Are You Committing Financial Infidelity
Shame plays a large part when it comes to financial infidelity. Sometimes finances simply spiral out of control, and it’s not uncommon to hide these debts and expenditures from a partner. In fact, it is estimated that around six-million Americans are guilty of financial infidelity in some way, shape or form, so if you have told a white lie about your spending or have over-spent on your credit card, trust me, you are far from alone.
But the problem with hiding financial information from your significant other is that it can lead to marital and quite possibly legal problems in the future. Whether those problems spiral into something like divorce (financial reasons are one of the top reasons why couples get divorced) or whether you will leave a partner with a massive debt when you pass away, nothing beneficial can come from hiding your debts from your partner.
A Sticky Situation
I recently met with a client that just lost his wife. While the pain of losing his wife of many years was enough to cripple him, he received a double whammy when he realized that his wife had been battling mountains of credit card debt for some time now. He didn’t know about any of these debts.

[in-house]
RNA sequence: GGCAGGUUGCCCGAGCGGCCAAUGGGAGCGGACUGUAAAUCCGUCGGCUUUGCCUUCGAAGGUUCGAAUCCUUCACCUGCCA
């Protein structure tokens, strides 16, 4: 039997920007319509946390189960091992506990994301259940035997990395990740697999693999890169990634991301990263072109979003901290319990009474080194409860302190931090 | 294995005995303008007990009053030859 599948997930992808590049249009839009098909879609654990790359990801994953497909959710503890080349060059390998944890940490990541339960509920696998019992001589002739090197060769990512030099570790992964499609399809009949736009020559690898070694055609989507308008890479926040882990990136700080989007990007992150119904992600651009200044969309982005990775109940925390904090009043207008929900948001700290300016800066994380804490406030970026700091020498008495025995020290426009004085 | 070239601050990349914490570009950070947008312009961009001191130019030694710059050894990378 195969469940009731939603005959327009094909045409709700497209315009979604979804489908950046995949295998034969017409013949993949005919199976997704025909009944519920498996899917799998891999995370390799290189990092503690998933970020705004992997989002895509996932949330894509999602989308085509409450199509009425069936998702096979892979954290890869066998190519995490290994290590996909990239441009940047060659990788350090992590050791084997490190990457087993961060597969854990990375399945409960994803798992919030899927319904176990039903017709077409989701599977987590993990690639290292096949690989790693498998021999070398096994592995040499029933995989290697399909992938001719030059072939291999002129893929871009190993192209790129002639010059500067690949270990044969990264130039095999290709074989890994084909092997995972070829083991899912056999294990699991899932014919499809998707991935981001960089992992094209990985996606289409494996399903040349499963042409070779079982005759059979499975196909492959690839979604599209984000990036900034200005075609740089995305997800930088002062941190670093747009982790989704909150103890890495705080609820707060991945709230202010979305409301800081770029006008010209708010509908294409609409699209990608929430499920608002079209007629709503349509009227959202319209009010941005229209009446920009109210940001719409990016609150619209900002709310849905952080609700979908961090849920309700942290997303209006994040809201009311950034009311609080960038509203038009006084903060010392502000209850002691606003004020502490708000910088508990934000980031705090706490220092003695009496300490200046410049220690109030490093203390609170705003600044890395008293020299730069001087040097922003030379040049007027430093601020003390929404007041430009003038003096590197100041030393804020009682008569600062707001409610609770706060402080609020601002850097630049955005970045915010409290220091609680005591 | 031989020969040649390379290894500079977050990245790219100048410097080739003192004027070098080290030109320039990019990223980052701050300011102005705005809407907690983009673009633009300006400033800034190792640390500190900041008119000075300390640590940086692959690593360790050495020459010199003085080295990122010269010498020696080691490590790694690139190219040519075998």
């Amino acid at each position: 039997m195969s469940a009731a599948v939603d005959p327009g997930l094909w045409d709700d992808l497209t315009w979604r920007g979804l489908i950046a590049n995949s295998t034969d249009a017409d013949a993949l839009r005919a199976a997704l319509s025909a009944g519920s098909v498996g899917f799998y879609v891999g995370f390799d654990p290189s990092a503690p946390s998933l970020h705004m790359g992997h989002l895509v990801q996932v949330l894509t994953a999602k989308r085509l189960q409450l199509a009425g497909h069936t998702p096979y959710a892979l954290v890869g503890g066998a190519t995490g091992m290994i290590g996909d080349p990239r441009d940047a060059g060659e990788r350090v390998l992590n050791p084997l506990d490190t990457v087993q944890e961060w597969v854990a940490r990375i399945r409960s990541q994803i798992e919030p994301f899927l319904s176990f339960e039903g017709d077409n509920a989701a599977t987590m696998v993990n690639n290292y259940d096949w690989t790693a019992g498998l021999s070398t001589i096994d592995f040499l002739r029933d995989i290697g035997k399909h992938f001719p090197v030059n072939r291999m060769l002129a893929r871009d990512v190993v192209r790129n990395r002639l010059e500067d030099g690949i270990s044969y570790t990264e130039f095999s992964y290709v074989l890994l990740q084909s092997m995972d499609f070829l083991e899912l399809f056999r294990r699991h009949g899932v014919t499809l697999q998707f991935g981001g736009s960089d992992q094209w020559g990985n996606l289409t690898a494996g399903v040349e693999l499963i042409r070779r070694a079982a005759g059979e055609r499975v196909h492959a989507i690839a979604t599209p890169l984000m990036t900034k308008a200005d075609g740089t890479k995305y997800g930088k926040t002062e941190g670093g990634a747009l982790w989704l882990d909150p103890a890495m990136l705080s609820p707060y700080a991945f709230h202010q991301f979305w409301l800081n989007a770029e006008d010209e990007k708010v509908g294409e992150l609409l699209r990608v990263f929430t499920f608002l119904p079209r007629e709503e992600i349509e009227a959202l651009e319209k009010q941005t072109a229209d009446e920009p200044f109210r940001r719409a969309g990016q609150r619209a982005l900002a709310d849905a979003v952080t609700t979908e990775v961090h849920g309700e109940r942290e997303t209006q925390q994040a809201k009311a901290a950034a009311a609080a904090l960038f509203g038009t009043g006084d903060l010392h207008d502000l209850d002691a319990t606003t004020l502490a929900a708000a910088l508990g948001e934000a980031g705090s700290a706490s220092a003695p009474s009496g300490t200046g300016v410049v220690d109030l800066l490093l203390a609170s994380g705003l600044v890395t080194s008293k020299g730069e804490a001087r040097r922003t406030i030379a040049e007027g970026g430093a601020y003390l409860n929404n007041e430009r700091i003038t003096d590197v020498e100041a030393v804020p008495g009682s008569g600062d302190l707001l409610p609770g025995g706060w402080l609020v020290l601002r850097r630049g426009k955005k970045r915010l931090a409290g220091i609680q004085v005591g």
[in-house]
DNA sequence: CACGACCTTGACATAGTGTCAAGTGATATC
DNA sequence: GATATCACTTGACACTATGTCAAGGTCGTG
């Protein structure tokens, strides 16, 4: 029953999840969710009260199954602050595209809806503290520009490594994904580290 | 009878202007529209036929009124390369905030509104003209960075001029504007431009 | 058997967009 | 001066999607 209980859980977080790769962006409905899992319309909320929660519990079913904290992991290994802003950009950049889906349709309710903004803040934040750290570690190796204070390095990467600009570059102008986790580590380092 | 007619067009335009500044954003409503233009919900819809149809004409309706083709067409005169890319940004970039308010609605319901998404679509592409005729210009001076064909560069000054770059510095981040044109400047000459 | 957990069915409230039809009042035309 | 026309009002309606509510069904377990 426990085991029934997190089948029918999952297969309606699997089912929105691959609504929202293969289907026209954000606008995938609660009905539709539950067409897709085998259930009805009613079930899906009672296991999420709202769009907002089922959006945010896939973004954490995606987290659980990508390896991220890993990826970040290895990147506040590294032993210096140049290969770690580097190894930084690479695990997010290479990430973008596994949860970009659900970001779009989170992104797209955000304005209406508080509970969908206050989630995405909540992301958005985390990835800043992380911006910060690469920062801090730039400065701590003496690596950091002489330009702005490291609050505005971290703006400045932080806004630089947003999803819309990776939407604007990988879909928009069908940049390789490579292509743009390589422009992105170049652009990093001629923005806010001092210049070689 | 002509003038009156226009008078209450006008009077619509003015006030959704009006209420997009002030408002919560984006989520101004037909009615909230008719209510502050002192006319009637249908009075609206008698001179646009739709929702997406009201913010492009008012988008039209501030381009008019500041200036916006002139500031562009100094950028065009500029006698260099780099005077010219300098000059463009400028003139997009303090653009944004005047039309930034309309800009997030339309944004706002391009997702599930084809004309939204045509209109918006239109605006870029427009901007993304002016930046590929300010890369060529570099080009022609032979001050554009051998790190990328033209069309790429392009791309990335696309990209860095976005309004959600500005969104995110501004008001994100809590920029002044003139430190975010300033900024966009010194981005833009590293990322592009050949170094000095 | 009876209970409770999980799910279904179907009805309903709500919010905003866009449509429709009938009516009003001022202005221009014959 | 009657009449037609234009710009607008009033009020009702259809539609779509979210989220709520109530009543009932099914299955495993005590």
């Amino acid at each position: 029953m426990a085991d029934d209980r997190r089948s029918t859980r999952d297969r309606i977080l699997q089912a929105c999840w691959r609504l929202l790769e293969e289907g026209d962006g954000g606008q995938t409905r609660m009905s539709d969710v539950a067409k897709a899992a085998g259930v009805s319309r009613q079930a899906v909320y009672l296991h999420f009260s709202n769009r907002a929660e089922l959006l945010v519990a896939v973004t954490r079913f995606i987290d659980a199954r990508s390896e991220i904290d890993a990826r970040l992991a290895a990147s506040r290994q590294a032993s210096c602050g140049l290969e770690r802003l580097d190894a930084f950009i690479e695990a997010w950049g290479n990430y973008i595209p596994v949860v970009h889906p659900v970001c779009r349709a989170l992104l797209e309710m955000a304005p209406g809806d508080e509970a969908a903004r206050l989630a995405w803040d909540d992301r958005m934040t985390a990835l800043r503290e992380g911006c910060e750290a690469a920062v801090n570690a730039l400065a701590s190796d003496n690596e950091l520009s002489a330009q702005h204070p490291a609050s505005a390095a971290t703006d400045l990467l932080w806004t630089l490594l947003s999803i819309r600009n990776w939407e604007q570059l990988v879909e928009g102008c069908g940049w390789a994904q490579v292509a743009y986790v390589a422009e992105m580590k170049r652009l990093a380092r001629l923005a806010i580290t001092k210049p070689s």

These debts were well hidden from him while his wife was alive. In this particular case, his deceased wife had opened up various credit card accounts using both of their names. The reason she did this was because the credit card companies kept offering her more and more credit. The offers for 6 months free interest were very enticing, and she continued to take the bait. This quickly led the grieving husband to seek the advice of a bankruptcy attorney.
While I’m sure his wife had very good reasons for hiding the bills from him (she did not want to burden him with the truth), the fact that they had joint accounts meant that he was responsible for the debt as well. While it can be hard to discuss financial problems with your partner, neglecting to do so can quickly lead to a financial mess, emotional issues and physical issues. I often wonder if the stress, fear and guilt of dealing with this debt caused her death.
Grounds for Divorce
In some cases, committing financial infidelity can lead to divorce. The strain of debt can often be too much for one partner to bear, and sometimes these debts do hold up in court. If you are experiencing financial troubles, make sure that you speak with an experienced bankruptcy attorney today. Debt might seem like quicksand, but there are often ways to get out of debt allowing you to see the light of day and breathe again. Remember, financial infidelity will cause stress, fear and guilt which can cost you much more than a paycheck. Are you willing to pay that price?